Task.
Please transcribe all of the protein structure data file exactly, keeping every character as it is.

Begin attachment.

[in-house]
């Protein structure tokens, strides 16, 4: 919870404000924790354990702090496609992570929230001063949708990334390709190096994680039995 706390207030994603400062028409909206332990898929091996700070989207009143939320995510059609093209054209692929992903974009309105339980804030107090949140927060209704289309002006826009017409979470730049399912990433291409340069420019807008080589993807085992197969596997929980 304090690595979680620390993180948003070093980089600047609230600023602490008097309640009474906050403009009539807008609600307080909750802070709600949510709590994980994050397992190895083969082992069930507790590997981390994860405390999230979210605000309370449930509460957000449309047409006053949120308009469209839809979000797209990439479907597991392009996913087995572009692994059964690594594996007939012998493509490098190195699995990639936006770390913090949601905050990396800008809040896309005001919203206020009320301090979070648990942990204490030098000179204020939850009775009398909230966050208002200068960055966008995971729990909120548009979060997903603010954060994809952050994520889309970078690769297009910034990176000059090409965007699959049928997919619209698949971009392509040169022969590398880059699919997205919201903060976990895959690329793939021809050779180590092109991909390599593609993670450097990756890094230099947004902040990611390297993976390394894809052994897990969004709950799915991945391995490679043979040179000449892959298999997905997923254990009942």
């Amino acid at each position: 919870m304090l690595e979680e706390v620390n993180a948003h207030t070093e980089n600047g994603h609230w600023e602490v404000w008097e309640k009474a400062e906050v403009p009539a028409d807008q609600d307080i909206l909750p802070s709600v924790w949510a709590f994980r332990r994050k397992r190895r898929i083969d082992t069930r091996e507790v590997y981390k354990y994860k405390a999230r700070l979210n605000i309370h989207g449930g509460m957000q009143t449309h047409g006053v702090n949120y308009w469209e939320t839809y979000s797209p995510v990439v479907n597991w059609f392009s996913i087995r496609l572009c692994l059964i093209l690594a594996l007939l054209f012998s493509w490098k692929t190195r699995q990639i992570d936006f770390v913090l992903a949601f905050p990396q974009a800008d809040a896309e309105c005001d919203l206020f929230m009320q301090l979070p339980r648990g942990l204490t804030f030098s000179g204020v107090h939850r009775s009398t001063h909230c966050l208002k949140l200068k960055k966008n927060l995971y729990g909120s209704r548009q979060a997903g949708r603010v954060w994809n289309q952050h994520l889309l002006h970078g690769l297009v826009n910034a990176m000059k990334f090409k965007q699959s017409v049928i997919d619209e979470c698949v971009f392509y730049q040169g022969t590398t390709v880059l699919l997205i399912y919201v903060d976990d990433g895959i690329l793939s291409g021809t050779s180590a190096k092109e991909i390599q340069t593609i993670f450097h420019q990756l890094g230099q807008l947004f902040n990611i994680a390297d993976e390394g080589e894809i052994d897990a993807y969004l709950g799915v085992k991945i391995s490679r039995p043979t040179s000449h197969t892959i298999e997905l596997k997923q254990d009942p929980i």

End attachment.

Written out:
[in-house]
């Protein structure tokens, strides 16, 4: 919870404000924790354990702090496609992570929230001063949708990334390709190096994680039995 706390207030994603400062028409909206332990898929091996700070989207009143939320995510059609093209054209692929992903974009309105339980804030107090949140927060209704289309002006826009017409979470730049399912990433291409340069420019807008080589993807085992197969596997929980 304090690595979680620390993180948003070093980089600047609230600023602490008097309640009474906050403009009539807008609600307080909750802070709600949510709590994980994050397992190895083969082992069930507790590997981390994860405390999230979210605000309370449930509460957000449309047409006053949120308009469209839809979000797209990439479907597991392009996913087995572009692994059964690594594996007939012998493509490098190195699995990639936006770390913090949601905050990396800008809040896309005001919203206020009320301090979070648990942990204490030098000179204020939850009775009398909230966050208002200068960055966008995971729990909120548009979060997903603010954060994809952050994520889309970078690769297009910034990176000059090409965007699959049928997919619209698949971009392509040169022969590398880059699919997205919201903060976990895959690329793939021809050779180590092109991909390599593609993670450097990756890094230099947004902040990611390297993976390394894809052994897990969004709950799915991945391995490679043979040179000449892959298999997905997923254990009942």
């Amino acid at each position: 919870m304090l690595e979680e706390v620390n993180a948003h207030t070093e980089n600047g994603h609230w600023e602490v404000w008097e309640k009474a400062e906050v403009p009539a028409d807008q609600d307080i909206l909750p802070s709600v924790w949510a709590f994980r332990r994050k397992r190895r898929i083969d082992t069930r091996e507790v590997y981390k354990y994860k405390a999230r700070l979210n605000i309370h989207g449930g509460m957000q009143t449309h047409g006053v702090n949120y308009w469209e939320t839809y979000s797209p995510v990439v479907n597991w059609f392009s996913i087995r496609l572009c692994l059964i093209l690594a594996l007939l054209f012998s493509w490098k692929t190195r699995q990639i992570d936006f770390v913090l992903a949601f905050p990396q974009a800008d809040a896309e309105c005001d919203l206020f929230m009320q301090l979070p339980r648990g942990l204490t804030f030098s000179g204020v107090h939850r009775s009398t001063h909230c966050l208002k949140l200068k960055k966008n927060l995971y729990g909120s209704r548009q979060a997903g949708r603010v954060w994809n289309q952050h994520l889309l002006h970078g690769l297009v826009n910034a990176m000059k990334f090409k965007q699959s017409v049928i997919d619209e979470c698949v971009f392509y730049q040169g022969t590398t390709v880059l699919l997205i399912y919201v903060d976990d990433g895959i690329l793939s291409g021809t050779s180590a190096k092109e991909i390599q340069t593609i993670f450097h420019q990756l890094g230099q807008l947004f902040n990611i994680a390297d993976e390394g080589e894809i052994d897990a993807y969004l709950g799915v085992k991945i391995s490679r039995p043979t040179s000449h197969t892959i298999e997905l596997k997923q254990d009942p929980i």